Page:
Ann Arbor Minor in Possession - Affirmative MIP Defenses
The year 2018 brings a change to the Minor in Possession law in Michigan.
Pre 2018, an MIP was a criminal misdemeanor, now a first offense is a civil infraction. This is under State of Michigan law, but most local cities, townships, villages and municipalities are sure to follow this change in the law.
When I speak to other defense lawyers, judges, prosecutors etc, all of them view this as a problem solving resolution, which is fair and equitable and everyone wins. While I agree decriminalizing Minor in Possession this is a good thing, there are far reaching unrecognized consequences to this change of the law. Handling this new civil infraction in a reckless manner will end up worse in the end than how it was treated under the old law.
Under the pre-2018 law, someone charged with minor in possession would usually go under a non-public deferment program, where the guilty plea would be withheld and never entered against the person. The case itself would not be public. Yes that person would be on probation and be subject to things like counseling, community service, alcohol testing etc, but in the end, nobody ever needs to know about it.
Under the new law, a judge can still order the defendant to participate in community service, alcohol testing and substance abuse treatment. Failure to comply will turn the case into a misdemeanor with little opportunity to avoid a criminal conviction.
Under the new law, young adults under 21 are going to view this as a get out of jail free card, and everyone gets to be caught once - no big deal?. This is going to lead to more irresponsible drinking, including binge drinking and more risk taking, including drunk driving, because the shortsighted end result in the mind of the young adult will be essentially a speeding ticket. They are both civil infractions yes, but let’s think a bit outside the box.
Here’s the problem, you don’t want to walk into the courthouse and plead responsible to a Minor in Possession. Why? Because most states still consider it a criminal misdemeanor and it’s a 100 percent public record for employers, graduate schools and the public to view.
You may think well it’s not a crime anymore, so no big deal, well Fortune 500 companies and a law, business, nursing, medical or other graduate programs are going to run your public court record and see this offense, and will judge you based upon the result. Will it matter? Maybe; why take that chance?
Are they going to say applicant #1 has an MIP in Michigan, but applicant #2 has no record, but after researching it, it’s a civil infraction, so it’s ok, lets go with the first applicant? No, they are going to assume its a criminal offense, or still perceive it to be the same; in the end, they don’t care how Michigan views the law.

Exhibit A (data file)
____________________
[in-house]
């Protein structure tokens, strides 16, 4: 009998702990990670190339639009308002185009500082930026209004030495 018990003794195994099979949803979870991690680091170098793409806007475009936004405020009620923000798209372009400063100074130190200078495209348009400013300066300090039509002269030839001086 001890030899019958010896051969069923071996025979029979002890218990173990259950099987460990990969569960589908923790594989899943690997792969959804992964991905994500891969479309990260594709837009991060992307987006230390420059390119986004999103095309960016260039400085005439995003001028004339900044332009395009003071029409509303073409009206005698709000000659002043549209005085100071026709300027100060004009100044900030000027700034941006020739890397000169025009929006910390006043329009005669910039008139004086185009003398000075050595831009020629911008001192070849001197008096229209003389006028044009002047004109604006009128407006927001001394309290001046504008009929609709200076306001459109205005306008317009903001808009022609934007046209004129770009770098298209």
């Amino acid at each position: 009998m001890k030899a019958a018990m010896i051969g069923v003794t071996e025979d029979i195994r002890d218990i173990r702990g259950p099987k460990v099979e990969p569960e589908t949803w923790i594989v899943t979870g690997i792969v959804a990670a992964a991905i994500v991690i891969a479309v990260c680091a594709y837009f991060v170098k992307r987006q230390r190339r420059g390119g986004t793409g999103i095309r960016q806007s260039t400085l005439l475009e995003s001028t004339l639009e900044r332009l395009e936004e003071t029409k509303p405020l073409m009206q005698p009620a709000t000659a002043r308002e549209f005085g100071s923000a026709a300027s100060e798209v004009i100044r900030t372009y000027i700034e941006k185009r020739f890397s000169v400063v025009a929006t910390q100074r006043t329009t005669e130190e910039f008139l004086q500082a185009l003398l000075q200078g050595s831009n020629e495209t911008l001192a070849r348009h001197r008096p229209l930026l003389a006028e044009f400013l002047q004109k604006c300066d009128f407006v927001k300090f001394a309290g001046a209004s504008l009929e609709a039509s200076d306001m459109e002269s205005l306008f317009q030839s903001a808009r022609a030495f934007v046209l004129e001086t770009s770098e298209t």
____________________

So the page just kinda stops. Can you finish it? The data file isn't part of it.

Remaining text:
The person viewing the offense may or may not know about how Michigan views it, and if they do, may not care.
When I was a prosecutor in NYC, we had a lower drunk driving offense that was not a criminal misdemeanor, but in the end, it’s still drunk driving, and on a public record, the reader of the record is unlikely to make the distinction or care to make it, because it’s the same set of circumstances - broadly drunk driving or in this case, possession of alcohol under the age of 21.
I am of the mindset that possession of alcohol for a minor is not the end of the world, and not “serious” in light of other offenses, but it’s still a sign of poor decision making, not appreciating risk or contemplating the consequences of one’s actions; that doesn’t change because the legislature now calls it a civil infraction versus a misdemeanor. If I saw a driving record with 10 speeding tickets, all civil infractions, I would question that person’s judgment on the road, despite it not being a criminal offense.
So here’s what I’m doing with all of my clients who are charged with minor in possession in 2018 and beyond.
We’re going to treat it like a criminal case in terms of obtaining all discovery, evidence and statements; just because it’s no longer a crime, doesn’t mean we’re not going to pursue defenses and create leverage. We’re going to be extremely proactive to address the poor decision that lead to this case, and educate and learn from it. If we take care of it upfront, easier to have the prosecutor and judge agree with our plan versus being told what the options are for the case.
We’re going to set it for a formal hearing and not go plead guilty. Why just go plead guilty, what’s the benefit?
Might as well set it for a hearing, make the officer show up and testify. In the end, if the prosecutor and police officer do 100 percent their job, you have the same result in the end. It’s more likely the officer doesn’t show, the prosecutor doesn’t want to waste time on the hearing, or the officer doesn’t remember such a “small incident” and can’t provide the necessary proof to the court.
For most college town MIP cases, the officer is handing out 100’s of tickets a day, do you really remember my clients case? Probably not.
What’s going to end up happening is the prosecutor is going to be leveraged into offering something other than a minor in possession civil charge, which is what we want. So here are your options if charged with a first MIP in Michigan from 2018 and beyond.